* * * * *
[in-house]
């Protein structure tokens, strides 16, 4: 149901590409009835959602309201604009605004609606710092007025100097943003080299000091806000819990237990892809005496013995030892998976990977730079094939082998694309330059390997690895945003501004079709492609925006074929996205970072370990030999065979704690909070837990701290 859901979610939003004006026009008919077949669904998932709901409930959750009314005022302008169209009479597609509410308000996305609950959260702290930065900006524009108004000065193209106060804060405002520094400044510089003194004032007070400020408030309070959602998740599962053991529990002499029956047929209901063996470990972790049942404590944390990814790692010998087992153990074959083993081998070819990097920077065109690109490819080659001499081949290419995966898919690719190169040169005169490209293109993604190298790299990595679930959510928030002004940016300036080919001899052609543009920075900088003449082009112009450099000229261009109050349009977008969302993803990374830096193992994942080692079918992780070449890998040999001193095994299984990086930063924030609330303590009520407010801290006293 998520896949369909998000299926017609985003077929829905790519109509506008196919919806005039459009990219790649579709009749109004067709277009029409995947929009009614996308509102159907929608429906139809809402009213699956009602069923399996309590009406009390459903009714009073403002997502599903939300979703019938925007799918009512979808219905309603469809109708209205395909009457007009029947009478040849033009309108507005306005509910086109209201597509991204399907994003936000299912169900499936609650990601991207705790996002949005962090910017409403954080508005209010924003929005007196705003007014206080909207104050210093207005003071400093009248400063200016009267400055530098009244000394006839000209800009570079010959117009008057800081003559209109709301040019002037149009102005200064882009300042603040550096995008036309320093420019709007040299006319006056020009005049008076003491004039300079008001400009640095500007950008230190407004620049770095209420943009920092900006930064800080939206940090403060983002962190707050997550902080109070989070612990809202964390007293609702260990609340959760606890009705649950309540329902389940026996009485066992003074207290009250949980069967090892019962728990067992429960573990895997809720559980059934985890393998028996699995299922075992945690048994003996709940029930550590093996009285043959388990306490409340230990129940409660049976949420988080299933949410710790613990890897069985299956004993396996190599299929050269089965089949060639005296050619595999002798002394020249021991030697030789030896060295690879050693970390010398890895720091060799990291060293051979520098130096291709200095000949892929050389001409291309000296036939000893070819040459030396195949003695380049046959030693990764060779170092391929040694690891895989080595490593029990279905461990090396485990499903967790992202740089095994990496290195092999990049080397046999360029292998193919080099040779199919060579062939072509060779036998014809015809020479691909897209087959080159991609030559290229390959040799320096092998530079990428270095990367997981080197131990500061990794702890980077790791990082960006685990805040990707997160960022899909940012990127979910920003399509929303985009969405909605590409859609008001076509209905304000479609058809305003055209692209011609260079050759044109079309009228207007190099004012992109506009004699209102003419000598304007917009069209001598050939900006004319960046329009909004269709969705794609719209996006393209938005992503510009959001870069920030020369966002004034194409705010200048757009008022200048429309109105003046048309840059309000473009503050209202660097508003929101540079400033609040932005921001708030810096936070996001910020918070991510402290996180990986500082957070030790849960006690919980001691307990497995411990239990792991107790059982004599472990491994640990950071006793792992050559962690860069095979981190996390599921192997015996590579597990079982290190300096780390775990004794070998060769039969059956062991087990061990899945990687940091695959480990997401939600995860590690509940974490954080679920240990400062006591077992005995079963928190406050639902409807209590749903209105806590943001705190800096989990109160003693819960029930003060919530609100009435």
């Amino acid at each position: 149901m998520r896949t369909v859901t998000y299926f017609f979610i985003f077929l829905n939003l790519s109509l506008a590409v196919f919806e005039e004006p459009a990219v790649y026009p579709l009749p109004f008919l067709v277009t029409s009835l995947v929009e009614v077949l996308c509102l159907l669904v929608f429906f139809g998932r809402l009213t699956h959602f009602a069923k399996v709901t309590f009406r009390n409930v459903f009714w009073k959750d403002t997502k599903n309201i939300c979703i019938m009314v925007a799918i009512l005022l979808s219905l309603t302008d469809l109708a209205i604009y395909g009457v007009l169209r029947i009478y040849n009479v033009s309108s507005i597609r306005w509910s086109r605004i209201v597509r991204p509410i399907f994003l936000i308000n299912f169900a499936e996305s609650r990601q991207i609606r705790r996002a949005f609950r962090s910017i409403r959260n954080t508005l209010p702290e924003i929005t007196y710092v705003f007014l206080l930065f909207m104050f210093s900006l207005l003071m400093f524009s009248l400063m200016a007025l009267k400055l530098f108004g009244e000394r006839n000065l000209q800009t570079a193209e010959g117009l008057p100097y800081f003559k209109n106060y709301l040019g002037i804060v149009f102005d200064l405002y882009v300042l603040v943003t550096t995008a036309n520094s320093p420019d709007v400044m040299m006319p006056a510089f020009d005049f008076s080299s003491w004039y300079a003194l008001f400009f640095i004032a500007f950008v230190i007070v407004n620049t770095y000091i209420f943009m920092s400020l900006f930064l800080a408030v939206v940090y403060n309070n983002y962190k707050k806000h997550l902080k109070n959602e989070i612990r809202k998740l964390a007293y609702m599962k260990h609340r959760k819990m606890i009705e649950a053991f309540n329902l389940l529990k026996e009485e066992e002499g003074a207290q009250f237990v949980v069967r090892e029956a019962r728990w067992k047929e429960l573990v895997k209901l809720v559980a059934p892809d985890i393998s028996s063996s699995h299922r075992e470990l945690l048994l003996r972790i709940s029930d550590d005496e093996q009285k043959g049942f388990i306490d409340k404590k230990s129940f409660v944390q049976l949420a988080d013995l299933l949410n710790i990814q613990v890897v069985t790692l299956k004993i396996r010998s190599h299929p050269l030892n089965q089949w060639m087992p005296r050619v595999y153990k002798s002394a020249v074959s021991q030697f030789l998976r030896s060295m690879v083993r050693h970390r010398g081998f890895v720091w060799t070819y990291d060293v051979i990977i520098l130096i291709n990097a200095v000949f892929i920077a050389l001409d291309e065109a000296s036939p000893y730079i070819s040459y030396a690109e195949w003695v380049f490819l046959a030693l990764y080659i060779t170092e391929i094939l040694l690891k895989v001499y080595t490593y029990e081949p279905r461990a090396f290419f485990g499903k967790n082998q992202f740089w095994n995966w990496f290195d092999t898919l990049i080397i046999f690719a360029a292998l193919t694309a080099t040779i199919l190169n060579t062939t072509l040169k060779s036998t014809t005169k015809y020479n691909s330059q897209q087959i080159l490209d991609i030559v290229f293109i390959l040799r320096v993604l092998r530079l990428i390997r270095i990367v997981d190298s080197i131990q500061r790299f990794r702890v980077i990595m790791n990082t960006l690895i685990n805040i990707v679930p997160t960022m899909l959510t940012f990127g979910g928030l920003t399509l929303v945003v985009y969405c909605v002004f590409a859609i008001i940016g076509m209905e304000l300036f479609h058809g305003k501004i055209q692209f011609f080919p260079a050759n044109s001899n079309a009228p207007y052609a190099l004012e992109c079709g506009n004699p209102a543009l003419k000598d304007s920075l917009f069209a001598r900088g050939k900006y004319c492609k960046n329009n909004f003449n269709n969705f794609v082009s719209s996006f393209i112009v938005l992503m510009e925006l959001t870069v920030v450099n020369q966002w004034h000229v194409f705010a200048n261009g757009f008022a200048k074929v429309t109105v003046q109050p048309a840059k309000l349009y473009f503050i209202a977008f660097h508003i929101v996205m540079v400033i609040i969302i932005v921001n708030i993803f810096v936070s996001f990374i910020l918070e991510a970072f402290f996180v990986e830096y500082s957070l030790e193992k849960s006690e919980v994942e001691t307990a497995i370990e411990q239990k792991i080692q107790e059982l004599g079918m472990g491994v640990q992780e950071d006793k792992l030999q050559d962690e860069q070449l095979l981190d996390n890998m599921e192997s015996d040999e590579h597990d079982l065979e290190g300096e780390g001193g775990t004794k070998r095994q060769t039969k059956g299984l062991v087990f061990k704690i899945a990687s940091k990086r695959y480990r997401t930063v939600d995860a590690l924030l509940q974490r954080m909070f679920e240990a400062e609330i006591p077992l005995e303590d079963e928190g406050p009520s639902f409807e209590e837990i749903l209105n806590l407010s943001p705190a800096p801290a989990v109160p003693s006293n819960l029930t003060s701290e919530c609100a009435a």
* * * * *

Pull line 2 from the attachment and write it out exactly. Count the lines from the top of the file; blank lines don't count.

């Protein structure tokens, strides 16, 4: 149901590409009835959602309201604009605004609606710092007025100097943003080299000091806000819990237990892809005496013995030892998976990977730079094939082998694309330059390997690895945003501004079709492609925006074929996205970072370990030999065979704690909070837990701290 859901979610939003004006026009008919077949669904998932709901409930959750009314005022302008169209009479597609509410308000996305609950959260702290930065900006524009108004000065193209106060804060405002520094400044510089003194004032007070400020408030309070959602998740599962053991529990002499029956047929209901063996470990972790049942404590944390990814790692010998087992153990074959083993081998070819990097920077065109690109490819080659001499081949290419995966898919690719190169040169005169490209293109993604190298790299990595679930959510928030002004940016300036080919001899052609543009920075900088003449082009112009450099000229261009109050349009977008969302993803990374830096193992994942080692079918992780070449890998040999001193095994299984990086930063924030609330303590009520407010801290006293 998520896949369909998000299926017609985003077929829905790519109509506008196919919806005039459009990219790649579709009749109004067709277009029409995947929009009614996308509102159907929608429906139809809402009213699956009602069923399996309590009406009390459903009714009073403002997502599903939300979703019938925007799918009512979808219905309603469809109708209205395909009457007009029947009478040849033009309108507005306005509910086109209201597509991204399907994003936000299912169900499936609650990601991207705790996002949005962090910017409403954080508005209010924003929005007196705003007014206080909207104050210093207005003071400093009248400063200016009267400055530098009244000394006839000209800009570079010959117009008057800081003559209109709301040019002037149009102005200064882009300042603040550096995008036309320093420019709007040299006319006056020009005049008076003491004039300079008001400009640095500007950008230190407004620049770095209420943009920092900006930064800080939206940090403060983002962190707050997550902080109070989070612990809202964390007293609702260990609340959760606890009705649950309540329902389940026996009485066992003074207290009250949980069967090892019962728990067992429960573990895997809720559980059934985890393998028996699995299922075992945690048994003996709940029930550590093996009285043959388990306490409340230990129940409660049976949420988080299933949410710790613990890897069985299956004993396996190599299929050269089965089949060639005296050619595999002798002394020249021991030697030789030896060295690879050693970390010398890895720091060799990291060293051979520098130096291709200095000949892929050389001409291309000296036939000893070819040459030396195949003695380049046959030693990764060779170092391929040694690891895989080595490593029990279905461990090396485990499903967790992202740089095994990496290195092999990049080397046999360029292998193919080099040779199919060579062939072509060779036998014809015809020479691909897209087959080159991609030559290229390959040799320096092998530079990428270095990367997981080197131990500061990794702890980077790791990082960006685990805040990707997160960022899909940012990127979910920003399509929303985009969405909605590409859609008001076509209905304000479609058809305003055209692209011609260079050759044109079309009228207007190099004012992109506009004699209102003419000598304007917009069209001598050939900006004319960046329009909004269709969705794609719209996006393209938005992503510009959001870069920030020369966002004034194409705010200048757009008022200048429309109105003046048309840059309000473009503050209202660097508003929101540079400033609040932005921001708030810096936070996001910020918070991510402290996180990986500082957070030790849960006690919980001691307990497995411990239990792991107790059982004599472990491994640990950071006793792992050559962690860069095979981190996390599921192997015996590579597990079982290190300096780390775990004794070998060769039969059956062991087990061990899945990687940091695959480990997401939600995860590690509940974490954080679920240990400062006591077992005995079963928190406050639902409807209590749903209105806590943001705190800096989990109160003693819960029930003060919530609100009435």